It’s been AGES. I’ve been tagged a couple of times for this bloggy thing – most recently by Peggy Riley and (via facebook) my friend Richard Hirst. In a rare moment of seasonal bonhomie I’m going to join in.
What is the working title of your next book?
It is called The Friday Gospels. And that’s the final title. Unlike my first two books, it never went through a variety of titles before it found its name. Someone told me that was a good sign. I hope so. When I think about it, I call it tee-eff-gee.
Where did the idea come from for the book?
I was brought up a Mormon, or a member of The Church of Jesus Christ of Latter Day Saints. I always wanted to write about what it felt like to be a Mormon. The fiction I read that represented Mormons concentrated on the US experience, and focused on polygamy. When I started, I didn’t know of any fiction that attempted to represent a British experience. The North West has always been fertile territory for my writing, and it’s also historically and culturally significant for British Mormons. All those different things added up to the desire to write the book, and some of the ideas with which it engages.
What genre does your book fall under?
Who knows? Who cares? It might be somewhere in the region of suburban gothic, sit-com noir, bleak humour, accessible lit fic type stuff. My influences are legion. To me, it feels like a natural continuation of the interests of A Kind of Intimacy and Cold Light. But I also think The Friday Gospels is a little more forgiving and because of that change in tone I am prepared for some readers to call it a departure from my earlier work.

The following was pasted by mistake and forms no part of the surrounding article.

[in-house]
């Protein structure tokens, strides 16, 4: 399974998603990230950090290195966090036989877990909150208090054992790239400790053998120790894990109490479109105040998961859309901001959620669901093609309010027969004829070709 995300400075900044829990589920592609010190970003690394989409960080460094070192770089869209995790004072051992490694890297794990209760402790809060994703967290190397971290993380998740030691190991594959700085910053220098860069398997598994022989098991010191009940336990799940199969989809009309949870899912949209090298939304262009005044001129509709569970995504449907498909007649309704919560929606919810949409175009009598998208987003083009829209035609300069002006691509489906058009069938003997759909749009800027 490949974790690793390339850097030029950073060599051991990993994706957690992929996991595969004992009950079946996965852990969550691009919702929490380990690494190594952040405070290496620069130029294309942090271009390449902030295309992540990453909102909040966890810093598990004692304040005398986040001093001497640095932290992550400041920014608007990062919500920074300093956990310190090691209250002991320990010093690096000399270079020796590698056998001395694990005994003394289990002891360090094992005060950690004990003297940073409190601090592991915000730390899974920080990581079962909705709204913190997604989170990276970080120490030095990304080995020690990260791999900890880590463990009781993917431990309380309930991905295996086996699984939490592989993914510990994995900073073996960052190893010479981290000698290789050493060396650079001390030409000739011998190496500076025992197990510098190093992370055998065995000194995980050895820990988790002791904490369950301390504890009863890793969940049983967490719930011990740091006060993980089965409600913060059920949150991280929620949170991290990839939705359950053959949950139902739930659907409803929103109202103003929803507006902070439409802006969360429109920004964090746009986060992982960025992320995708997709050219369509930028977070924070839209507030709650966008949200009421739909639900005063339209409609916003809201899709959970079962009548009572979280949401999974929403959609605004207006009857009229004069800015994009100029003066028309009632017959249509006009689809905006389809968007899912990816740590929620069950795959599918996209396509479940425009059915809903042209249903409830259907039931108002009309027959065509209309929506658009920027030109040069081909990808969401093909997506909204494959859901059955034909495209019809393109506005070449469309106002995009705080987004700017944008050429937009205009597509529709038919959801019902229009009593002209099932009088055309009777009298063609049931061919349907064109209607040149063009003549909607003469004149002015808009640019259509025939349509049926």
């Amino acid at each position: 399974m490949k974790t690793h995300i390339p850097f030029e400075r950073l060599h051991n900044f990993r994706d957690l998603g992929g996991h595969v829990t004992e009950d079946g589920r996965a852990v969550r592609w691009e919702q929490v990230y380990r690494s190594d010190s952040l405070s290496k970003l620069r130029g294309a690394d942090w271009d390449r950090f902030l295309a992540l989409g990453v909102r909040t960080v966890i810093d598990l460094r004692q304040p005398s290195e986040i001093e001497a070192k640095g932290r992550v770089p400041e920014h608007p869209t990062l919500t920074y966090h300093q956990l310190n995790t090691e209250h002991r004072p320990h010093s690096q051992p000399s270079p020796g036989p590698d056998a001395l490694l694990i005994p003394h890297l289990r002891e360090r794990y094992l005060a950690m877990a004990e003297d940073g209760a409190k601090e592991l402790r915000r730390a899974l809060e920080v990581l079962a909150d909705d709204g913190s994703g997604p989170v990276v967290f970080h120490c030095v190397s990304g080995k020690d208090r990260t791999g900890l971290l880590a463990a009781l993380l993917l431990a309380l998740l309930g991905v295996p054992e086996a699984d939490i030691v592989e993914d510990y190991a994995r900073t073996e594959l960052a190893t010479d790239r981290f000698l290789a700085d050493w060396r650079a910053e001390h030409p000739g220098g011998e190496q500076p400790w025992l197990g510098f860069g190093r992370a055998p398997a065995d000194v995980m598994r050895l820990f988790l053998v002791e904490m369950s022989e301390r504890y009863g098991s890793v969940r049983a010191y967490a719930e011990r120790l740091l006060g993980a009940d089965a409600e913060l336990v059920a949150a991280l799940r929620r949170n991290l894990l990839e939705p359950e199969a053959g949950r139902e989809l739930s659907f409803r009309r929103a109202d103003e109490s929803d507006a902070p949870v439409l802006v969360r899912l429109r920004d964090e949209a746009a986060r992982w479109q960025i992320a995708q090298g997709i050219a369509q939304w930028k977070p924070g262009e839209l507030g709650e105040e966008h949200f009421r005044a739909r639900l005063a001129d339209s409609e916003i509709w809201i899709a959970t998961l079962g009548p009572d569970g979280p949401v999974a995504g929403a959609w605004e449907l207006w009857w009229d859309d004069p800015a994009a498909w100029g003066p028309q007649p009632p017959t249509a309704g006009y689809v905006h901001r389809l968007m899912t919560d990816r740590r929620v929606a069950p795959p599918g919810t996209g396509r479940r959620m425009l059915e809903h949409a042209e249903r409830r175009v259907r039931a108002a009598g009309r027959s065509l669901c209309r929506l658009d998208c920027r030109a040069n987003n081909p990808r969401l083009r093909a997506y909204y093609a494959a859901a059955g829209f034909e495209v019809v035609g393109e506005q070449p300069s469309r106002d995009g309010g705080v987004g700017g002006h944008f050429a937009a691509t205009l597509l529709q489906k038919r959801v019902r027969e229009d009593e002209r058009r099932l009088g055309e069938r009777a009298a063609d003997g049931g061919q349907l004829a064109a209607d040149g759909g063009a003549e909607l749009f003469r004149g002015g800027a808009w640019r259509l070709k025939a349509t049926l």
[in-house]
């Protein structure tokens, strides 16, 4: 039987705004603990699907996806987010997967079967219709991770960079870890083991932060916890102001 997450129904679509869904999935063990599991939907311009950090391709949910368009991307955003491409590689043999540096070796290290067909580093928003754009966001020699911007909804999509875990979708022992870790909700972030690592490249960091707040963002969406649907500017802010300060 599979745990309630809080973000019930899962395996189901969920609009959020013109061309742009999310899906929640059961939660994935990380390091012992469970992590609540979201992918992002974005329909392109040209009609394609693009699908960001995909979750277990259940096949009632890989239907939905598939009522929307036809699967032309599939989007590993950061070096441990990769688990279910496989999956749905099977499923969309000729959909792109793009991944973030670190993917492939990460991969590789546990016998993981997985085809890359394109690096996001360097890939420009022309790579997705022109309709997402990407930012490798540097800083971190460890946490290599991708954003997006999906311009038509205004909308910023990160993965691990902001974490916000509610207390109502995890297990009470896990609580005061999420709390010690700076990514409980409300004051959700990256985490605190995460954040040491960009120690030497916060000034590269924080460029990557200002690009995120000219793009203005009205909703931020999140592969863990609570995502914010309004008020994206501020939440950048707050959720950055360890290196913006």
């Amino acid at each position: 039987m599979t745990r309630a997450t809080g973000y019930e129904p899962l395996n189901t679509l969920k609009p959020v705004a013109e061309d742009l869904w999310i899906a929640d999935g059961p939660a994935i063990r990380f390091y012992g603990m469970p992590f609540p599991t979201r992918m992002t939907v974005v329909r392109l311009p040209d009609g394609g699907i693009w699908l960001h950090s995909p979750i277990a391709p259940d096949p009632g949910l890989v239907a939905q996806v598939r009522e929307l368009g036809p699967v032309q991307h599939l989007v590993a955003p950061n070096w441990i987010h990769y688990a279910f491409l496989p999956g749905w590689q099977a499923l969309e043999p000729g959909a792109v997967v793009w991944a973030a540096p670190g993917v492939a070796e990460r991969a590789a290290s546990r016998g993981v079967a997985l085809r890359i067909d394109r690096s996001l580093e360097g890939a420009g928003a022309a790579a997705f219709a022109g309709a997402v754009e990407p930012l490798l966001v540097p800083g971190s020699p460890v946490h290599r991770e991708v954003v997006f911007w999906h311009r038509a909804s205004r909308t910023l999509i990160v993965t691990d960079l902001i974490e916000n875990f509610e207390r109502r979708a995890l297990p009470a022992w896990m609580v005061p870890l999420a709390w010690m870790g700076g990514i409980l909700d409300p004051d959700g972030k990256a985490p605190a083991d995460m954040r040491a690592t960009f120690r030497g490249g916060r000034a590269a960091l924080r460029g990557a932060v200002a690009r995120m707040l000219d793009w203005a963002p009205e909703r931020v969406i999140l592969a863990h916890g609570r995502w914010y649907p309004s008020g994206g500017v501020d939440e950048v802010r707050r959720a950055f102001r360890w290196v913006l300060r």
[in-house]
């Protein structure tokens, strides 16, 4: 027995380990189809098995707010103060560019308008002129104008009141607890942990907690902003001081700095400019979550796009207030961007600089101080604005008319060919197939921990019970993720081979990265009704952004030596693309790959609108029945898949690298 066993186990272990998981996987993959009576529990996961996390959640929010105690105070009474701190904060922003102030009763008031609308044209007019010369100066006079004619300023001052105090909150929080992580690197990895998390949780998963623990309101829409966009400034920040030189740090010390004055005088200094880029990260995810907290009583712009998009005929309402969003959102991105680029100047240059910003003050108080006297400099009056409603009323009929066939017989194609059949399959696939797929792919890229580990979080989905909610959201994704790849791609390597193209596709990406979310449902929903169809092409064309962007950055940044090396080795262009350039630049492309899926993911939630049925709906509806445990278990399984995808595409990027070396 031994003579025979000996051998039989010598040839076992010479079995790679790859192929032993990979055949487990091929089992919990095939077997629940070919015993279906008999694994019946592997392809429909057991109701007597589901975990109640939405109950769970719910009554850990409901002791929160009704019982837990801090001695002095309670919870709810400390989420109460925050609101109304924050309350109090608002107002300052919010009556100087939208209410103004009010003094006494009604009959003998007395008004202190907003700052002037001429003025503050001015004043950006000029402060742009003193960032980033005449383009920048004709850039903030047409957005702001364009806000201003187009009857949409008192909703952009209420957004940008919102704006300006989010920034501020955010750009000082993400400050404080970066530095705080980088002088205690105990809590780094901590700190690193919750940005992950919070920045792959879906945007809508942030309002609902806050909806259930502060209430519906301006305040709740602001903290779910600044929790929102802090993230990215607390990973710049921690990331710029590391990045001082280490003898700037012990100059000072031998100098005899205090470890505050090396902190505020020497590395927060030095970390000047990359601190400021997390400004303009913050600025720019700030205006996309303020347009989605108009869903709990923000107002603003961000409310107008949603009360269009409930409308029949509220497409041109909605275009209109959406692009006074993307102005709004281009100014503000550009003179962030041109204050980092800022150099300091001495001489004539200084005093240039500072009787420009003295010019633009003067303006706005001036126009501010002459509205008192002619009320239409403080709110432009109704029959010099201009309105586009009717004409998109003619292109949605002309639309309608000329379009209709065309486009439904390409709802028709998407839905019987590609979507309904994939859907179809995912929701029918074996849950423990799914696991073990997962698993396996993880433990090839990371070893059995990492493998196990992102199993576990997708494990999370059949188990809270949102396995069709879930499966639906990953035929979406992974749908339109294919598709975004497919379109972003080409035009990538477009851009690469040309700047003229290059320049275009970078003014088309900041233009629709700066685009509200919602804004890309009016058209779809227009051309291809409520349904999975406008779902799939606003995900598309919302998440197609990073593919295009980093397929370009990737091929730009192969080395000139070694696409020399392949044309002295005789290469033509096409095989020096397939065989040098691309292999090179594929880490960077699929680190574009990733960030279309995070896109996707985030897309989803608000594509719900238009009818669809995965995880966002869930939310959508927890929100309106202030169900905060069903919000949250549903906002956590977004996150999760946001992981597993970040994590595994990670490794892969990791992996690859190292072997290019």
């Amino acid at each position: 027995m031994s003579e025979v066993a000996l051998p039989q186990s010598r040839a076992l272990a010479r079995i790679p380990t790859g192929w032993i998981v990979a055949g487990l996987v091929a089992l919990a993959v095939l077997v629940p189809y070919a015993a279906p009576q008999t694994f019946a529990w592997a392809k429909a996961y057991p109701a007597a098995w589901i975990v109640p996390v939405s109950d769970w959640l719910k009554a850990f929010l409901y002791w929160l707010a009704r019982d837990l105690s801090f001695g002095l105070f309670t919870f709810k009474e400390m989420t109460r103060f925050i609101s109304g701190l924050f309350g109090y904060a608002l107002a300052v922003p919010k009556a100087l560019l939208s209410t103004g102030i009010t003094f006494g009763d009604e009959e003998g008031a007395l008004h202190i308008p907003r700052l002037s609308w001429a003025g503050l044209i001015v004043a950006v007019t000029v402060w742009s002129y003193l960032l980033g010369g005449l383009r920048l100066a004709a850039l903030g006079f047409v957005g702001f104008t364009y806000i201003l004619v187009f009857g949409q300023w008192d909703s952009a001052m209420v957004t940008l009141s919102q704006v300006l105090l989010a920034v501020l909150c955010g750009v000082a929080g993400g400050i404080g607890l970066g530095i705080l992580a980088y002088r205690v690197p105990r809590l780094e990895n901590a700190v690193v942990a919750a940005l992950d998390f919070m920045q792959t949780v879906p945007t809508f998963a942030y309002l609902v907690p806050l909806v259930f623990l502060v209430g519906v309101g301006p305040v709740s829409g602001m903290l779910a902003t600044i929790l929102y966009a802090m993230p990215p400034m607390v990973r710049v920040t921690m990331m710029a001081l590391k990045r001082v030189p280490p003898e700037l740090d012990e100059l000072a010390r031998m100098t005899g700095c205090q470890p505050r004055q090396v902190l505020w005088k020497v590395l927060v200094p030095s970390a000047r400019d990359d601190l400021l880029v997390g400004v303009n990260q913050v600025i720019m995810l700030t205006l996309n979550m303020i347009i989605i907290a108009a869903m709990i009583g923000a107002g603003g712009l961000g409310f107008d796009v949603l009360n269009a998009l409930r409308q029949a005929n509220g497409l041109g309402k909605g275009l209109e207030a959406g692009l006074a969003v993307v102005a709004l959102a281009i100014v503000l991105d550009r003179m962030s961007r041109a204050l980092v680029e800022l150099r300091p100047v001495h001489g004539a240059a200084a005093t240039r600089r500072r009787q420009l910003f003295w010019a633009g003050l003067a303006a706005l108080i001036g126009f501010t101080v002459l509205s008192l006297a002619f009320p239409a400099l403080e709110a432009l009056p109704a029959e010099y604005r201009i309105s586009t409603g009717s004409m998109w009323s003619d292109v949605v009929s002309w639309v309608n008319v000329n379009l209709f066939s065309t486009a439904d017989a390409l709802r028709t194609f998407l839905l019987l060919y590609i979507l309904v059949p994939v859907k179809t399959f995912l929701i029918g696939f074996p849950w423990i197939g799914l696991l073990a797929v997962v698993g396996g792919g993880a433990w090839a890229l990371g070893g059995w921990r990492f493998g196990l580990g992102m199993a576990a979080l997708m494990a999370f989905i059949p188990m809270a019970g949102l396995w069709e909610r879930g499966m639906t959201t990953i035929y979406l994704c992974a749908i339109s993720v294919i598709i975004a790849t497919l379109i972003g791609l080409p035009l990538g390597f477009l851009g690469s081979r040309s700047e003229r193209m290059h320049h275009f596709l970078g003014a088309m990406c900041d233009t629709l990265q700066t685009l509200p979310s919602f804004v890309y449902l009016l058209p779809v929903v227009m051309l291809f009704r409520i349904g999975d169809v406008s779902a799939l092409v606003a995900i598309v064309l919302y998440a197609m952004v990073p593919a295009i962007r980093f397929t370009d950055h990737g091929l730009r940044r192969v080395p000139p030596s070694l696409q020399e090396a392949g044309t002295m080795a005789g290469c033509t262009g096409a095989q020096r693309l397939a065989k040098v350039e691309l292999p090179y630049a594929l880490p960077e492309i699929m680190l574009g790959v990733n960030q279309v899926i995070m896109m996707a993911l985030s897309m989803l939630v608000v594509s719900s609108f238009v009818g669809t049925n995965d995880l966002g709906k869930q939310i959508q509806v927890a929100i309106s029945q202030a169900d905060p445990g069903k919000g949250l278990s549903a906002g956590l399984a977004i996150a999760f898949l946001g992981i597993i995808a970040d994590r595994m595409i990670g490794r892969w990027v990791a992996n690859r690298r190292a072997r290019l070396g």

What actors would you choose to play the parts of your characters in a movie rendition?
I am hoping, if that question ever arises for me, that the answer to it is none of my business. Jeannie and Julian and Martin have dark hair. Pauline is a faded red-head and Gary is a strawberry blond. I don’t see their faces any more clearly than that, which is why I like the cover of the book so much.
What is the one-sentence synopsis of your book?
Mormon family with secrets waits for golden-boy missionary son to come home and solve their problems while an ash-cloud gathers; disaster ensues and love conquers all.
Will your book be self published or represented by an agency?
I have an agent. And the book will be published by Sceptre dead soon.
How long did it take you to write a first draft of the manuscript?
The first chapter took me about four months. Then I took a break for three months to ponder and decide if this was the book I was really ready to write. Then I wrote the rest of the first draft in four months. It took me about a year, maybe a little bit more, to do another three drafts.
What other books would you compare this story to within your genre?
Goodness me. I can’t think. I suspect that’s the sort of question it is a reviewer’s job to answer.
Who or what inspired you to write this book?
A lot of my urge to write comes from a wish to fix the imperfections of the last thing that I have written. It’s a disgustingly self-absorbed process, really. Also, I would like to read a book like The Friday Gospels but it didn’t exist.
What else about your book might pique your reader’s interest?
Hmm. Well, it’s funnier and kinder than Cold Light. It has less dirty bits than A Kind of Intimacy but the dirty bits are really dirty. It has three dogs, and each of the dogs have two names. Like my first two novels, it also contains a buffet.
Okay. I’m supposed to tag people now. But because I’m a pain in the arse that way, I’d prefer just to link to people who have already answered these questions. So here they are. Enjoy.
Richard Hirst at I Thought I Told You To Wait in the Car
Peggy Riley – her first book is out next year: Amity and Sorrow
Valerie O’Riordan – writer, reader and reviewer at Not Exactly True
Carys Bray – another writer of the Mormon persuasion whose collection Sweet Home has just been published.